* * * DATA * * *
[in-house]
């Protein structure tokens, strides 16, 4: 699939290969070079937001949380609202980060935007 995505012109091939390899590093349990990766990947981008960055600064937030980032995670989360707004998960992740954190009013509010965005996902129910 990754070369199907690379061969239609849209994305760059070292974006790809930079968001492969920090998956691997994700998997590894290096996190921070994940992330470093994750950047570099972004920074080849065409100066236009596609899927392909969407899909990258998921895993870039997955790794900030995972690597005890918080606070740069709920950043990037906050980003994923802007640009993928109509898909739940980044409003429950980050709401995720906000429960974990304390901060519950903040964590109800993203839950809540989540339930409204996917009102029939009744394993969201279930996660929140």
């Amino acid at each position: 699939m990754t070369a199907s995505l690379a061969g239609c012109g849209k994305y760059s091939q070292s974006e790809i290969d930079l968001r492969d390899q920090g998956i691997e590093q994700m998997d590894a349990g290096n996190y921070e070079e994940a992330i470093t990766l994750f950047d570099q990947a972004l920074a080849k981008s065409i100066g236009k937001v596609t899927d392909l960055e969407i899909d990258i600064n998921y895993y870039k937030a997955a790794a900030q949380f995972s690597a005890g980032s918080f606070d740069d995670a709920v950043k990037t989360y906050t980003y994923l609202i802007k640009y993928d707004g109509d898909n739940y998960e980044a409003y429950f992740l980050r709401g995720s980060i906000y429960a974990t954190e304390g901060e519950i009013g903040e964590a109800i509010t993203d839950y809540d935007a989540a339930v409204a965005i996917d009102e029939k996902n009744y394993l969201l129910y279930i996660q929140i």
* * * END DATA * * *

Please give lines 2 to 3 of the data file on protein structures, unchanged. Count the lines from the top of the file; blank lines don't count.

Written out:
């Protein structure tokens, strides 16, 4: 699939290969070079937001949380609202980060935007 995505012109091939390899590093349990990766990947981008960055600064937030980032995670989360707004998960992740954190009013509010965005996902129910 990754070369199907690379061969239609849209994305760059070292974006790809930079968001492969920090998956691997994700998997590894290096996190921070994940992330470093994750950047570099972004920074080849065409100066236009596609899927392909969407899909990258998921895993870039997955790794900030995972690597005890918080606070740069709920950043990037906050980003994923802007640009993928109509898909739940980044409003429950980050709401995720906000429960974990304390901060519950903040964590109800993203839950809540989540339930409204996917009102029939009744394993969201279930996660929140």
């Amino acid at each position: 699939m990754t070369a199907s995505l690379a061969g239609c012109g849209k994305y760059s091939q070292s974006e790809i290969d930079l968001r492969d390899q920090g998956i691997e590093q994700m998997d590894a349990g290096n996190y921070e070079e994940a992330i470093t990766l994750f950047d570099q990947a972004l920074a080849k981008s065409i100066g236009k937001v596609t899927d392909l960055e969407i899909d990258i600064n998921y895993y870039k937030a997955a790794a900030q949380f995972s690597a005890g980032s918080f606070d740069d995670a709920v950043k990037t989360y906050t980003y994923l609202i802007k640009y993928d707004g109509d898909n739940y998960e980044a409003y429950f992740l980050r709401g995720s980060i906000y429960a974990t954190e304390g901060e519950i009013g903040e964590a109800i509010t993203d839950y809540d935007a989540a339930v409204a965005i996917d009102e029939k996902n009744y394993l969201l129910y279930i996660q929140i």